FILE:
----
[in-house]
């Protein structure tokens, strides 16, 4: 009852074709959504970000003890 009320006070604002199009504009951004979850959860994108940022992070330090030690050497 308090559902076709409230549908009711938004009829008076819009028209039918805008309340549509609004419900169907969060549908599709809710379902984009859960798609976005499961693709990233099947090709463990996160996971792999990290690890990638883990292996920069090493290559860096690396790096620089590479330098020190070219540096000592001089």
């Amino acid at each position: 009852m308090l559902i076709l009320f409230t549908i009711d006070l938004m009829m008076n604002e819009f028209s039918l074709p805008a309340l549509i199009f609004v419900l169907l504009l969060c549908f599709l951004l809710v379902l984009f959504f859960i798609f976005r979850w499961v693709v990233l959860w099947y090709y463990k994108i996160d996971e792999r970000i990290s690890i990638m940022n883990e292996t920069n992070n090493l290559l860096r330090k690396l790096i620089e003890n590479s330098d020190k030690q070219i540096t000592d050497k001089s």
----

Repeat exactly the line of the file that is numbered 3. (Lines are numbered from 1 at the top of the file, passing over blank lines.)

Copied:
């Amino acid at each position: 009852m308090l559902i076709l009320f409230t549908i009711d006070l938004m009829m008076n604002e819009f028209s039918l074709p805008a309340l549509i199009f609004v419900l169907l504009l969060c549908f599709l951004l809710v379902l984009f959504f859960i798609f976005r979850w499961v693709v990233l959860w099947y090709y463990k994108i996160d996971e792999r970000i990290s690890i990638m940022n883990e292996t920069n992070n090493l290559l860096r330090k690396l790096i620089e003890n590479s330098d020190k030690q070219i540096t000592d050497k001089s």